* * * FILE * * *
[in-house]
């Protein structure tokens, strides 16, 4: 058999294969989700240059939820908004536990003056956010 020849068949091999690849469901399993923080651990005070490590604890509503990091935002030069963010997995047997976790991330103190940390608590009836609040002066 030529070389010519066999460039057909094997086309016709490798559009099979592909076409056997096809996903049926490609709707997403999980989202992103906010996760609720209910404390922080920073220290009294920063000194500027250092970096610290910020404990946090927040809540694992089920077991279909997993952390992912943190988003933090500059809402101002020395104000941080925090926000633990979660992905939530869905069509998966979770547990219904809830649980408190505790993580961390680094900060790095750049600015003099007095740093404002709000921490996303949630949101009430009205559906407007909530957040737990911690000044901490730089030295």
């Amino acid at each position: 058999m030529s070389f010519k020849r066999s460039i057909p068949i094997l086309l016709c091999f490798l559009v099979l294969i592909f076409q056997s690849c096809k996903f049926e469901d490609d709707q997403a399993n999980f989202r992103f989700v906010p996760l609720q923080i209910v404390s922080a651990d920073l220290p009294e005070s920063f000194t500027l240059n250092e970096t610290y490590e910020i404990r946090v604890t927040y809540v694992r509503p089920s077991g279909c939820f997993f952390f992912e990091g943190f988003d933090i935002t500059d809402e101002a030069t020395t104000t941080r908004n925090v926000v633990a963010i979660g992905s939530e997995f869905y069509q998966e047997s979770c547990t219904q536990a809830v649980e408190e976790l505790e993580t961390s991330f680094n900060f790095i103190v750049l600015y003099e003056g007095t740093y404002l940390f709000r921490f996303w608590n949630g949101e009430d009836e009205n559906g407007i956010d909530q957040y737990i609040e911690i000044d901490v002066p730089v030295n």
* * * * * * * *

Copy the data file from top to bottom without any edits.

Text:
[in-house]
């Protein structure tokens, strides 16, 4: 058999294969989700240059939820908004536990003056956010 020849068949091999690849469901399993923080651990005070490590604890509503990091935002030069963010997995047997976790991330103190940390608590009836609040002066 030529070389010519066999460039057909094997086309016709490798559009099979592909076409056997096809996903049926490609709707997403999980989202992103906010996760609720209910404390922080920073220290009294920063000194500027250092970096610290910020404990946090927040809540694992089920077991279909997993952390992912943190988003933090500059809402101002020395104000941080925090926000633990979660992905939530869905069509998966979770547990219904809830649980408190505790993580961390680094900060790095750049600015003099007095740093404002709000921490996303949630949101009430009205559906407007909530957040737990911690000044901490730089030295």
């Amino acid at each position: 058999m030529s070389f010519k020849r066999s460039i057909p068949i094997l086309l016709c091999f490798l559009v099979l294969i592909f076409q056997s690849c096809k996903f049926e469901d490609d709707q997403a399993n999980f989202r992103f989700v906010p996760l609720q923080i209910v404390s922080a651990d920073l220290p009294e005070s920063f000194t500027l240059n250092e970096t610290y490590e910020i404990r946090v604890t927040y809540v694992r509503p089920s077991g279909c939820f997993f952390f992912e990091g943190f988003d933090i935002t500059d809402e101002a030069t020395t104000t941080r908004n925090v926000v633990a963010i979660g992905s939530e997995f869905y069509q998966e047997s979770c547990t219904q536990a809830v649980e408190e976790l505790e993580t961390s991330f680094n900060f790095i103190v750049l600015y003099e003056g007095t740093y404002l940390f709000r921490f996303w608590n949630g949101e009430d009836e009205n559906g407007i956010d909530q957040y737990i609040e911690i000044d901490v002066p730089v030295n």